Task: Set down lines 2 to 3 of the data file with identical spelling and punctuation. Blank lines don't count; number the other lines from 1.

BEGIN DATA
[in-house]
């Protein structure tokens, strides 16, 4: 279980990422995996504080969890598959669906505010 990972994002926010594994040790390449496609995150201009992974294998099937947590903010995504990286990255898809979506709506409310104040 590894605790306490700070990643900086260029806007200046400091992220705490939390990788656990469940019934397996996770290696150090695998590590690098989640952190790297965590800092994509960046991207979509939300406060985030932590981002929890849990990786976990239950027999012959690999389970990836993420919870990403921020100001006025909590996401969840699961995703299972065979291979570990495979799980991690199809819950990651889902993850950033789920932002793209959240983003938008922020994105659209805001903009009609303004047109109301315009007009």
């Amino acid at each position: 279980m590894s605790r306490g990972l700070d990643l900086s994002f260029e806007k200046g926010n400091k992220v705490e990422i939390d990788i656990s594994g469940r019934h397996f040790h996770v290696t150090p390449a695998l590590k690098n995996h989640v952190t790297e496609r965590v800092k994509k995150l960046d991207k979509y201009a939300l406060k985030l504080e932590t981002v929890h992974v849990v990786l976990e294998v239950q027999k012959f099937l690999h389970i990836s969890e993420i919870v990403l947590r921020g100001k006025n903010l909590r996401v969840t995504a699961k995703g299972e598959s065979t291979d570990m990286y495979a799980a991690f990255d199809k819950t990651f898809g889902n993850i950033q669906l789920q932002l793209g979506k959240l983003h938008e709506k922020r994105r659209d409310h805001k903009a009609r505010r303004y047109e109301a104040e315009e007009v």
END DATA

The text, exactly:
């Protein structure tokens, strides 16, 4: 279980990422995996504080969890598959669906505010 990972994002926010594994040790390449496609995150201009992974294998099937947590903010995504990286990255898809979506709506409310104040 590894605790306490700070990643900086260029806007200046400091992220705490939390990788656990469940019934397996996770290696150090695998590590690098989640952190790297965590800092994509960046991207979509939300406060985030932590981002929890849990990786976990239950027999012959690999389970990836993420919870990403921020100001006025909590996401969840699961995703299972065979291979570990495979799980991690199809819950990651889902993850950033789920932002793209959240983003938008922020994105659209805001903009009609303004047109109301315009007009």
């Amino acid at each position: 279980m590894s605790r306490g990972l700070d990643l900086s994002f260029e806007k200046g926010n400091k992220v705490e990422i939390d990788i656990s594994g469940r019934h397996f040790h996770v290696t150090p390449a695998l590590k690098n995996h989640v952190t790297e496609r965590v800092k994509k995150l960046d991207k979509y201009a939300l406060k985030l504080e932590t981002v929890h992974v849990v990786l976990e294998v239950q027999k012959f099937l690999h389970i990836s969890e993420i919870v990403l947590r921020g100001k006025n903010l909590r996401v969840t995504a699961k995703g299972e598959s065979t291979d570990m990286y495979a799980a991690f990255d199809k819950t990651f898809g889902n993850i950033q669906l789920q932002l793209g979506k959240l983003h938008e709506k922020r994105r659209d409310h805001k903009a009609r505010r303004y047109e109301a104040e315009e007009v």